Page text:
ConnectionsPosted: September 3, 2010 Filed under: Adventures in Cooking, Adventures in Life, canning & freezing, Domesticity, Earth, Harvest, home, nature, Photography, Spirit, Summer, travel | Tags: Colorado, food, Rocky Mountain National Park, tomatoes 9 Comments
(Holzwarth Historic Site, Rocky Mountain National Park)
One life stamps and influences another, which in turn stamps and influences another, on and on, until the soul of human experience breathes on in generations we’ll never even meet.
~ Mary Kay Blakely
An interesting side-effect of all the canning and freezing I do at this time of year is that I not only feel a deeper connection to the land I live on and the community I am a part of, but I also feel part of a long line of women (and some men) who have spent the latter months of summer and the early months of autumn preserving the harvest.
It’s sometimes hard for me to imagine what it must have been like trying to keep food around well into the winter months without the modern appliances we have now.
The reason I preserve some of the harvest is to save money since I am no longer working outside of the home. But I also do it because I like opening a jar of tomatoes in the depths of winter, when the world outside of my door is covered in snow and ice, and getting a whiff of summer as I sniff the tomatoes to make sure all is well (and not rotting).
Yesterday I finally finished up canning the tomatoes. I’m thinking of heading over to Hilgert’s for another bushel of them as tomatoes are something I use a lot of in cooking. They go into soups, stews, chili, pasta sauces, and probably plenty of other things not coming to mind at the moment.
(My freshly canned tomatoes, in their jars and ready for winter.)
Which reminds me…
I made a risotto the other night as part of my adventures in cooking. It was fabulous. I’ll share the recipe with you soon.
I’z in yr kitchenz eatng tr tomatoez!
Actually, I might break and enter and haul some of those mason jars out of your house. You’re always trying to declutter anyway.
Actually, before I took a really good look at the first picture, I thought it was a photo of your basement kitchen, and thought, “Damn, she really DID get organized and decluttered! It’s downright rustic!”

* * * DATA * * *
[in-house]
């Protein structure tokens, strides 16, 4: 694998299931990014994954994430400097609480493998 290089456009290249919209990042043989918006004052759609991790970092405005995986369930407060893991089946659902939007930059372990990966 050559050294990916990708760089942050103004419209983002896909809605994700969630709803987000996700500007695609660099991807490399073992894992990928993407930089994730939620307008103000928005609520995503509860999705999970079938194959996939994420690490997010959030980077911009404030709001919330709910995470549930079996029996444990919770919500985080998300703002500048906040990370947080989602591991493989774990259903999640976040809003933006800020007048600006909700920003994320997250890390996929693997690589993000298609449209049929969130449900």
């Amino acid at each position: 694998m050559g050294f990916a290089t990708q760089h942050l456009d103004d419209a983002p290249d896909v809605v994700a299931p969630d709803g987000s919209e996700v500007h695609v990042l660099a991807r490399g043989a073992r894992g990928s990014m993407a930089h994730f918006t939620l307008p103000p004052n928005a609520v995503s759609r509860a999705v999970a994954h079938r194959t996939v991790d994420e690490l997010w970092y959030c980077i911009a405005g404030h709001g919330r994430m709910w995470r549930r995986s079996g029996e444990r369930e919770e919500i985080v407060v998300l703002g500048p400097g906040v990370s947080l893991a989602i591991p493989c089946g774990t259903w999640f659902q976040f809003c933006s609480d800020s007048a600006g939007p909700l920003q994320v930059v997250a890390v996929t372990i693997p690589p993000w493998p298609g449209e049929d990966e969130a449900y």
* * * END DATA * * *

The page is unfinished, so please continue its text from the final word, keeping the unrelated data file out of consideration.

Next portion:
J: If you’re going to break and enter, take the fresh tomatoes. I’m putting those mason jars under lock and key.
I WISH I had organized and decluttered to that degree. Instead, I’ve been a lazybutt and am nowhere near my goal for the year.
I do like that rustic look, though…
I do like looking at the pioneer stuff and wonder how they made it… and in the severe heat and cold! Love the photo of the canned tomatoes!!! 🙂
Thanks, Anna. 🙂
I learned way more than the average person would ever want to know about preserving food from my days working at a living history museum that portrayed New England in the early 1800’s – a time even before canning was going on, when tomatoes were thought by many to be either poisonous, or just not tasty! On the rare occasion folks of that time had tomatoes, they just weren’t sure what to do with them. One diary entry from the time that I read relayed the story of a woman cooking a tomato pie and that no one in the family liked it – not even the family dog!
Karma: It’s funny how tastes change over time, whether in one person or the population as a whole. I can empathize with the woman who made the tomato pie. I’ve made a few things that were less than popular with my family. You would think they would at least buck up and pretend they like it. lol!
I think it would be fascinating to learn more about how they preserved food way back when. I think you should write a blog post about it. Someday. 😀
That’s an interesting idea, Robin. I’ve been thinking maybe I should take a visit back to my former place of employment and take some photos – you may have inspired a future post or two! 🙂
I could happily live in an old house like the one you have photographed, Robin. Imagine using that lovely old stove.
As Karma says, tomatoes were once thought of as being poisonous, but it was later discovered that some people became ill after eating tomatoes due to the vessels they were stored in! Some connection to the acid in the tomatoes having an adverse reaction to a substance in the storage vessel.
I’ve been dying to ask ~ why is it that you say you are “canning”, when the produce is preserved in jars? Over here, we call it preserving. I wondered for ages how you managed to seal those can, making them airtight, in your kitchen at home! It got the better of me recently and I told my son about it…he suggested maybe you were actually putting the produce in jars. (Who’s the dummie then? *red face*)
Joanne: I meant to answer this yesterday…
I could happily live in a rustic place like that, too. I love the simplicity of it all. Did you notice that in the kitchen in the first photo there are three representations of how water is brought into the house? I thought that was pretty cool.
Visiting some of the old ranches in Colorado has given me some decorating ideas. I think I’ll be visiting flea markets and yard sales more often in the future months. 🙂